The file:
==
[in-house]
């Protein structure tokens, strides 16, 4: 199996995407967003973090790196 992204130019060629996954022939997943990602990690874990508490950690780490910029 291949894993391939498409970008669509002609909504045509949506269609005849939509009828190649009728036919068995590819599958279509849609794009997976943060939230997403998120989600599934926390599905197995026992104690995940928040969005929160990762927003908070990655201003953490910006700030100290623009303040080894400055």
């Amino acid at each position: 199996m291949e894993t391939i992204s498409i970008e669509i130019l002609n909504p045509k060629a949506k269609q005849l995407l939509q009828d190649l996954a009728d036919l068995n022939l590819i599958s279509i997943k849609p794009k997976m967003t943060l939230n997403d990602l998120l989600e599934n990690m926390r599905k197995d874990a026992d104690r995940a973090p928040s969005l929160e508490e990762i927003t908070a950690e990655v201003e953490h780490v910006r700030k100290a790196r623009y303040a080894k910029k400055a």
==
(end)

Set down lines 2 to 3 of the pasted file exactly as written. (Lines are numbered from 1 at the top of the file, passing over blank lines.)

């Protein structure tokens, strides 16, 4: 199996995407967003973090790196 992204130019060629996954022939997943990602990690874990508490950690780490910029 291949894993391939498409970008669509002609909504045509949506269609005849939509009828190649009728036919068995590819599958279509849609794009997976943060939230997403998120989600599934926390599905197995026992104690995940928040969005929160990762927003908070990655201003953490910006700030100290623009303040080894400055």
């Amino acid at each position: 199996m291949e894993t391939i992204s498409i970008e669509i130019l002609n909504p045509k060629a949506k269609q005849l995407l939509q009828d190649l996954a009728d036919l068995n022939l590819i599958s279509i997943k849609p794009k997976m967003t943060l939230n997403d990602l998120l989600e599934n990690m926390r599905k197995d874990a026992d104690r995940a973090p928040s969005l929160e508490e990762i927003t908070a950690e990655v201003e953490h780490v910006r700030k100290a790196r623009y303040a080894k910029k400055a």